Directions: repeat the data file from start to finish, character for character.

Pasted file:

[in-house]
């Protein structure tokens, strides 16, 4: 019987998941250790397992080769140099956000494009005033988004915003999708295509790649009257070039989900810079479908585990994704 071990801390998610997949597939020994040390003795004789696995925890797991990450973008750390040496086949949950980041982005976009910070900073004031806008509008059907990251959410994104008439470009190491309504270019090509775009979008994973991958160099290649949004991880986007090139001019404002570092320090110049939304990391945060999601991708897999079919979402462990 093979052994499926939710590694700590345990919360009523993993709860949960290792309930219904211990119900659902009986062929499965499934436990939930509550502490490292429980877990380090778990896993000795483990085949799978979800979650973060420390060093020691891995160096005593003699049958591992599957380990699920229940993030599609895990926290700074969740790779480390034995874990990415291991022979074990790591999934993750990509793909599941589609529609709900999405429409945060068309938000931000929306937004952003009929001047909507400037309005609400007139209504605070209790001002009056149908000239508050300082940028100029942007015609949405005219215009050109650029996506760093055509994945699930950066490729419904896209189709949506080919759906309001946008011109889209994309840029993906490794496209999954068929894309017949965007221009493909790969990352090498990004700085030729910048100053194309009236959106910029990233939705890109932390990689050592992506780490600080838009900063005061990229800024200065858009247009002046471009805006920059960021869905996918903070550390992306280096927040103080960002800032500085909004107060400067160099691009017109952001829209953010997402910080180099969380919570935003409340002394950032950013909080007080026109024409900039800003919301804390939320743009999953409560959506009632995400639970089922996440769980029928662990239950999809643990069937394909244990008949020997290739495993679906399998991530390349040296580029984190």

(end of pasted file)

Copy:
[in-house]
């Protein structure tokens, strides 16, 4: 019987998941250790397992080769140099956000494009005033988004915003999708295509790649009257070039989900810079479908585990994704 071990801390998610997949597939020994040390003795004789696995925890797991990450973008750390040496086949949950980041982005976009910070900073004031806008509008059907990251959410994104008439470009190491309504270019090509775009979008994973991958160099290649949004991880986007090139001019404002570092320090110049939304990391945060999601991708897999079919979402462990 093979052994499926939710590694700590345990919360009523993993709860949960290792309930219904211990119900659902009986062929499965499934436990939930509550502490490292429980877990380090778990896993000795483990085949799978979800979650973060420390060093020691891995160096005593003699049958591992599957380990699920229940993030599609895990926290700074969740790779480390034995874990990415291991022979074990790591999934993750990509793909599941589609529609709900999405429409945060068309938000931000929306937004952003009929001047909507400037309005609400007139209504605070209790001002009056149908000239508050300082940028100029942007015609949405005219215009050109650029996506760093055509994945699930950066490729419904896209189709949506080919759906309001946008011109889209994309840029993906490794496209999954068929894309017949965007221009493909790969990352090498990004700085030729910048100053194309009236959106910029990233939705890109932390990689050592992506780490600080838009900063005061990229800024200065858009247009002046471009805006920059960021869905996918903070550390992306280096927040103080960002800032500085909004107060400067160099691009017109952001829209953010997402910080180099969380919570935003409340002394950032950013909080007080026109024409900039800003919301804390939320743009999953409560959506009632995400639970089922996440769980029928662990239950999809643990069937394909244990008949020997290739495993679906399998991530390349040296580029984190």